Dr. Brendon Asher
Title: Assistant Professor of Anthropology/Director Blackwater Draw
Office Location: Art and Anthropology (AA), Room 125
- 2015 Ph.D.
- University of Kansas
From the Continental Divide to the Plains-Woodland Border: Clovis and Folsom/Midland Land Use and Lithic Procurement
Dr. Everett Frost
Title: Professor Emeritus, President Emeritus
Office Location: Art and Anthropology (AA), Room 117
Title: BWD Museum Collections Manager
Office Location: Lea Hall (LH), Room 163
Dr. John Montgomery
Title: Professor of Anthropology
Office Location: Art and Anthropology (AA), Room 127
- 1983 University of Colorado, Ph.D. in Anthropology
- Dissertation: Anasazi Household Economic Autonomy: A Lithic Analysis
- 1977 Texas Tech University, M. A. in Anthropology
- Thesis: The Mariposa Site: A Late Prehistoric Site on the Rio Grande Plain of Texas
- 1974 University of Arizona, B. A. with Distinction in Anthropology
John arrived at ENMU in 1984 to direct the Agency for Conservation Archaeology and became a faculty member in Anthropology in 1999. From 1985 to 2013 he served as Director of the Blackwater Draw National Historic Landmark Archaeological Site and Blackwater Draw Museum. His research interests include historic preservation, Paleoindian archaeology, Plains archaeology, and computer applications in archaeology. He has served on the board of the New Mexico Heritage Preservation Alliance and is an active member of the New Mexico Archaeological Council.
He has published/co-published many major cultural resource management reports as well as numerous peer reviewed journal articles and research reports. In 2006, Dr. Montgomery was selected as the recipient of the ENMU Presidential award for excellence in university service.
In addition to his academic pursuits, John enjoys working with computers, listening to music (all types), and reading.
Research interests include the southern high plains, Paleoindian archaeology, archaeological site stabilization, historical preservation, and cultural resource management.
Title: Administrative Assistant
Office Location: Art and Anthropology (AA), Room 113
Dr. Erik Stanley
Title: Assistant Professor of Anthropology
Office Location: Art and Anthropology (AA), Room 135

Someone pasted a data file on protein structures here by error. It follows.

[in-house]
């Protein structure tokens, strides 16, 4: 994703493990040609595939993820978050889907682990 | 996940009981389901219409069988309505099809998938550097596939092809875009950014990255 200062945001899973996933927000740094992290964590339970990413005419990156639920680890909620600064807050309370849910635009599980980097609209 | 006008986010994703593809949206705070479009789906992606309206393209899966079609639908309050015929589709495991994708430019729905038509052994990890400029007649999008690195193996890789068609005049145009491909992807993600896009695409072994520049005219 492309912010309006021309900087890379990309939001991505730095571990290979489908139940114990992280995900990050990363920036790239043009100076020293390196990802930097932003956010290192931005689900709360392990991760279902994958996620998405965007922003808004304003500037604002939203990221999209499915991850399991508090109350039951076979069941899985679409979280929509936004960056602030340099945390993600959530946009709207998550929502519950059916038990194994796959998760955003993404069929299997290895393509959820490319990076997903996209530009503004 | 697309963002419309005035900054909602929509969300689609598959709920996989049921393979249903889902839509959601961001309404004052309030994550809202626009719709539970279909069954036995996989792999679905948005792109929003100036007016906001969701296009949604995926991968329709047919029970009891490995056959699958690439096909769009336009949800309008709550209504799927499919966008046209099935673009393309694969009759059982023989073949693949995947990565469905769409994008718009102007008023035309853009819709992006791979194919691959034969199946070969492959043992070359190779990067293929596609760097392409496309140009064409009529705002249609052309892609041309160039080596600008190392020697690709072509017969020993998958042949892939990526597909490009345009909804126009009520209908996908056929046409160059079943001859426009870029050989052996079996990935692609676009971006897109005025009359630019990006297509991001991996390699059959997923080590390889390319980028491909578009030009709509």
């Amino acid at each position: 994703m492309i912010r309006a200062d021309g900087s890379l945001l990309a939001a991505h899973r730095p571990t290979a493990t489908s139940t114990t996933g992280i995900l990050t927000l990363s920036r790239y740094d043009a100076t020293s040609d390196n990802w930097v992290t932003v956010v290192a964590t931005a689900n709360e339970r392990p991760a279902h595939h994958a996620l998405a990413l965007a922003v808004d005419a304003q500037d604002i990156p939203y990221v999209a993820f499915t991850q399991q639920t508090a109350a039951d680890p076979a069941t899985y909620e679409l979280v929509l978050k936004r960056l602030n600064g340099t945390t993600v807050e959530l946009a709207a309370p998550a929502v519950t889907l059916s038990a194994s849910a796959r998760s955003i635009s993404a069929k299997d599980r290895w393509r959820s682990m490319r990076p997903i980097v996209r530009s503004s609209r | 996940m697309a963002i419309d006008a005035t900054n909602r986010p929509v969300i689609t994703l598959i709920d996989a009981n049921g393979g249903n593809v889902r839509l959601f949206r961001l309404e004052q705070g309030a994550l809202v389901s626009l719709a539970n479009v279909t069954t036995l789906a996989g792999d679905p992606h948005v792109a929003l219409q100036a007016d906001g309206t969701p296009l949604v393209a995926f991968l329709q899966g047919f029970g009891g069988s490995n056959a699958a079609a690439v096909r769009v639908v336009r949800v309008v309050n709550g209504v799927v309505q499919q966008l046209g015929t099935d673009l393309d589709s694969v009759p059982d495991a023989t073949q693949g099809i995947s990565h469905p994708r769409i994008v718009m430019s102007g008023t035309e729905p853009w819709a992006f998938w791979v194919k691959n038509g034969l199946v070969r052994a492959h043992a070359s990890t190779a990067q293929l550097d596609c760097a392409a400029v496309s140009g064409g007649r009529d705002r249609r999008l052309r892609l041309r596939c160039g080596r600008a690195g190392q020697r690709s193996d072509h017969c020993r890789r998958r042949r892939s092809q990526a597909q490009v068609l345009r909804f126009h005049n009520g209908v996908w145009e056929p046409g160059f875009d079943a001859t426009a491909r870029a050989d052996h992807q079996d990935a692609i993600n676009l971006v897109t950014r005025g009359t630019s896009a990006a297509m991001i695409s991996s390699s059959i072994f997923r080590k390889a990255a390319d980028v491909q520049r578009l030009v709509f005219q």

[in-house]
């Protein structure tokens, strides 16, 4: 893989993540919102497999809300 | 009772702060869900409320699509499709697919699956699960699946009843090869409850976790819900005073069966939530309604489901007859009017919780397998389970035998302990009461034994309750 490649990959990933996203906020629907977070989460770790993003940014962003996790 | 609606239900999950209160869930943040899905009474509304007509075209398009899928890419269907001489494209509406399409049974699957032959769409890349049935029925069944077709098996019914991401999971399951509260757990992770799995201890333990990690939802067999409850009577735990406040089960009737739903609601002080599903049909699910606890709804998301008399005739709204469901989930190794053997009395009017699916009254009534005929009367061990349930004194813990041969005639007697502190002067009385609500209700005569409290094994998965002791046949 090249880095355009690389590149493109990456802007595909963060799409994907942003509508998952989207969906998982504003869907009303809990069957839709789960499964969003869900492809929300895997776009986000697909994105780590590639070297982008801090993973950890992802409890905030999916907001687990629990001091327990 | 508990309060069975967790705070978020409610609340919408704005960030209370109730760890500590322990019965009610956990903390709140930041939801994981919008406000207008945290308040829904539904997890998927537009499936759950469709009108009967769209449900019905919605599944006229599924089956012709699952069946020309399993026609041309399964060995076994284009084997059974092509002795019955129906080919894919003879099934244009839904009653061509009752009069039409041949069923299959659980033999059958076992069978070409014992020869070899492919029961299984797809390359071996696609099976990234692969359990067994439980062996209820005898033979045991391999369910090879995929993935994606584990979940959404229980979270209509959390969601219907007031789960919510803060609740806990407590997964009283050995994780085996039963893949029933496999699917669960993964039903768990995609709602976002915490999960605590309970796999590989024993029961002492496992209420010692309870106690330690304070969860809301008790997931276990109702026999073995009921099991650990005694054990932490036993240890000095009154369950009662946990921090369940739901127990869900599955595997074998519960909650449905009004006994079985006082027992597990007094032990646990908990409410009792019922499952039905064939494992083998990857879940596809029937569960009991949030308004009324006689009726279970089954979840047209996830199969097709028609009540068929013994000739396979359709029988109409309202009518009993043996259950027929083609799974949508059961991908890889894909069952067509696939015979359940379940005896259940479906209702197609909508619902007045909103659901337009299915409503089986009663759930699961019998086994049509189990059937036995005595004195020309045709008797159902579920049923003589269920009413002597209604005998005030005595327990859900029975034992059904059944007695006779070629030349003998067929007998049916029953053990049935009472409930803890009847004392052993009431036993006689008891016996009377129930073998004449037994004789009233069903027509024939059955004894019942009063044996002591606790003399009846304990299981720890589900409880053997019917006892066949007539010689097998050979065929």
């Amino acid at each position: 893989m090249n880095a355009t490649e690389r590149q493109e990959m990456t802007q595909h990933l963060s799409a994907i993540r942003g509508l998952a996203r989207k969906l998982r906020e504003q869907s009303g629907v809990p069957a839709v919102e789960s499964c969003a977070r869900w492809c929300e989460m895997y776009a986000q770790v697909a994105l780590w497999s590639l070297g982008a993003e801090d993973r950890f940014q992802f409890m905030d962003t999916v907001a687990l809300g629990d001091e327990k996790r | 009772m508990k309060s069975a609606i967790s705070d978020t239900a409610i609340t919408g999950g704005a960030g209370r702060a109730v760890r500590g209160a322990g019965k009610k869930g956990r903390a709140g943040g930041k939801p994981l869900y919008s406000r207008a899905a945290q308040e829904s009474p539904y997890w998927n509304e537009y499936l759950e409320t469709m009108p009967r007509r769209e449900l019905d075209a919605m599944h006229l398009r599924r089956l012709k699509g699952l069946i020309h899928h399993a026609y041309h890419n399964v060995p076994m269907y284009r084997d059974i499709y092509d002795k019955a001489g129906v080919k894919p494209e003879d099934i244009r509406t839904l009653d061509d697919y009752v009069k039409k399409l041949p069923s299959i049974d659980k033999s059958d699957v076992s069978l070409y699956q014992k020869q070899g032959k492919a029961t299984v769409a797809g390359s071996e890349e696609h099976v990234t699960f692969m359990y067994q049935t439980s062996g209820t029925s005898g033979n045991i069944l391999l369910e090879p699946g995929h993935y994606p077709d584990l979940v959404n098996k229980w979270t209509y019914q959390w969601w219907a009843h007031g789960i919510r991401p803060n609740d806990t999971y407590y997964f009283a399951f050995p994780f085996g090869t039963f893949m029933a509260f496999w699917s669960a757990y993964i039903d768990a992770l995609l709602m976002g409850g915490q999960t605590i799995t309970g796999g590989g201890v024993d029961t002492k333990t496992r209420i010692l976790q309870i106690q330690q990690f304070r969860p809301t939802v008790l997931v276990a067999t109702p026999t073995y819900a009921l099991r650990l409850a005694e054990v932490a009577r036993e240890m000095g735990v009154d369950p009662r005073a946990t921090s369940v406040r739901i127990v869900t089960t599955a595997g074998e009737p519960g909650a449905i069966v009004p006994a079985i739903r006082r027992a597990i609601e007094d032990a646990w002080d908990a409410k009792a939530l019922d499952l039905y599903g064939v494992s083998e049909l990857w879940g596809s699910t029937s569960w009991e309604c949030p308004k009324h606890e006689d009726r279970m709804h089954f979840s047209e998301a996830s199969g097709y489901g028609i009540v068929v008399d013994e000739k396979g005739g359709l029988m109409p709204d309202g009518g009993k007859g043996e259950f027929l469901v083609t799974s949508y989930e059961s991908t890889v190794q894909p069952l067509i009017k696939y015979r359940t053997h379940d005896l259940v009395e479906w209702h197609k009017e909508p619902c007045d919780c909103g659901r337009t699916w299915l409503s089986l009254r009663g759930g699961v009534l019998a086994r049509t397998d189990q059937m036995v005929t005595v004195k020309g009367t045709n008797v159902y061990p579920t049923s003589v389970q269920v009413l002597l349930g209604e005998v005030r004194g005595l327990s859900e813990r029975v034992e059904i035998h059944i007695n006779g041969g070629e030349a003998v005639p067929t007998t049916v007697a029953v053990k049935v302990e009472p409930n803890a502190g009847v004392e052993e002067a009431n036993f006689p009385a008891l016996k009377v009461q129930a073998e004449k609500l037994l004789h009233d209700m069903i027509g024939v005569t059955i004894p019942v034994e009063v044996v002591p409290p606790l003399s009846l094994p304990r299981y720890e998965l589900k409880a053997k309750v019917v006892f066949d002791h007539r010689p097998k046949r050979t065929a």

- 2015 PhD University of Virginia, Department of Anthropology
- 2005 MA Florida State University, Department of Anthropology
- 2003 BA University of Central Florida, Department of Anthropology
Dr. Stanley is currently accepting graduate students (MA) in cultural anthropology who are interested in ethnographic projects on...
- Native Americans of New Mexico
- Water use and attitudes towards conservation in NM
- Climate Change in NM
- The anthropology of science fiction and fantasy
- Relationships between religion and economy
- Contemporary Maya populations of Belize
- Alternative communities, Outdoor Adventurers
Dr. Robert Stokes
Title: Assistant Professor of Anthropology,Dept. Chair, Director of the Agency for Conservation Archaeology
Office Location: Art and Anthropology (AA), Room 139
- Ph.D. in Anthropology, University of Oklahoma, 2003
- M.A. in Anthropology, Eastern New Mexico University, 1995
- B.A. in Anthropology, University of Pittsburgh, 1990
Dr. Stokes has been practicing archaeology since 1988, much of which was cultural resource management focused. He has participated in projects in New Mexico, Arizona, Oklahoma, Texas, Pennsylvania, Ohio, North Carolina spanning the early Prehistoric to modern Historic periods. After graduating with his Ph.D. from the University of Oklahoma, he spent 14 years working as a principal investigator with firms in Phoenix and Tucson, then 4.5 years as the New Mexico State Parks archaeologist in Santa Fe. As a result, he maintains research interests covering the Prehistoric and Historic periods, but focuses on the American Southwest.
Dr. Stokes focuses his research in the southern American Southwest, primarily the Mogollon and Hohokam cultures of the Pithouse and Pueblo periods. His research interests include community and household interactions, settlement pattern studies, development of forms of social control, ceramic analysis, and historical archaeology, including the Spanish Colonial and early Euroamerican periods. His dissertation research was a study of the development of land tenure systems in the Mimbres-Mogollon area as a strategy for avoiding potential interpersonal and social conflict and stress during the Classic (Pueblo) period. Recent research includes excavations focusing on Mimbres Classic period ceremonial structures, ceramic analysis for UNLV's multi-year Harris Site field schools in the Mimbres Valley and an upcoming ceramic analysis project of Mimbres painted pottery from the Lake Roberts Vista site, studies of the effects of inundation on an El Paso phase Jornada-Mogollon adobe pueblo, and the Jornada-Mogollon/Manso transition during the early Spanish Colonial period in the lower Rio Grande Valley.